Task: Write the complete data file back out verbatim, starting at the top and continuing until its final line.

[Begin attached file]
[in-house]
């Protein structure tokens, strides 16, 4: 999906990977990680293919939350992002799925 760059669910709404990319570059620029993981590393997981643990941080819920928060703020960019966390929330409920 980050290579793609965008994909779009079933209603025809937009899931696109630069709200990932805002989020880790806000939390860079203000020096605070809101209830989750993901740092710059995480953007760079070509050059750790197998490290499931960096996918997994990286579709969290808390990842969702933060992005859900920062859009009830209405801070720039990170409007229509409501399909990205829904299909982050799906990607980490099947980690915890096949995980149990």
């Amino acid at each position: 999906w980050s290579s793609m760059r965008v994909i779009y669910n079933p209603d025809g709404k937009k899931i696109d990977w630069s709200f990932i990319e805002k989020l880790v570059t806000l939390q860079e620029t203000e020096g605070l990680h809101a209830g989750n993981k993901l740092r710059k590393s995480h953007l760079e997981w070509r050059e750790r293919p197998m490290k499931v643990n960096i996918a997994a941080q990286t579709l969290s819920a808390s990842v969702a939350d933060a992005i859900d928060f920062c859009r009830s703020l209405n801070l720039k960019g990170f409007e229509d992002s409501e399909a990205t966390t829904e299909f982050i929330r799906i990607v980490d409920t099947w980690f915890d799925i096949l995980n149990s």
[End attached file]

[in-house]
């Protein structure tokens, strides 16, 4: 999906990977990680293919939350992002799925 760059669910709404990319570059620029993981590393997981643990941080819920928060703020960019966390929330409920 980050290579793609965008994909779009079933209603025809937009899931696109630069709200990932805002989020880790806000939390860079203000020096605070809101209830989750993901740092710059995480953007760079070509050059750790197998490290499931960096996918997994990286579709969290808390990842969702933060992005859900920062859009009830209405801070720039990170409007229509409501399909990205829904299909982050799906990607980490099947980690915890096949995980149990």
């Amino acid at each position: 999906w980050s290579s793609m760059r965008v994909i779009y669910n079933p209603d025809g709404k937009k899931i696109d990977w630069s709200f990932i990319e805002k989020l880790v570059t806000l939390q860079e620029t203000e020096g605070l990680h809101a209830g989750n993981k993901l740092r710059k590393s995480h953007l760079e997981w070509r050059e750790r293919p197998m490290k499931v643990n960096i996918a997994a941080q990286t579709l969290s819920a808390s990842v969702a939350d933060a992005i859900d928060f920062c859009r009830s703020l209405n801070l720039k960019g990170f409007e229509d992002s409501e399909a990205t966390t829904e299909f982050i929330r799906i990607v980490d409920t099947w980690f915890d799925i096949l995980n149990s």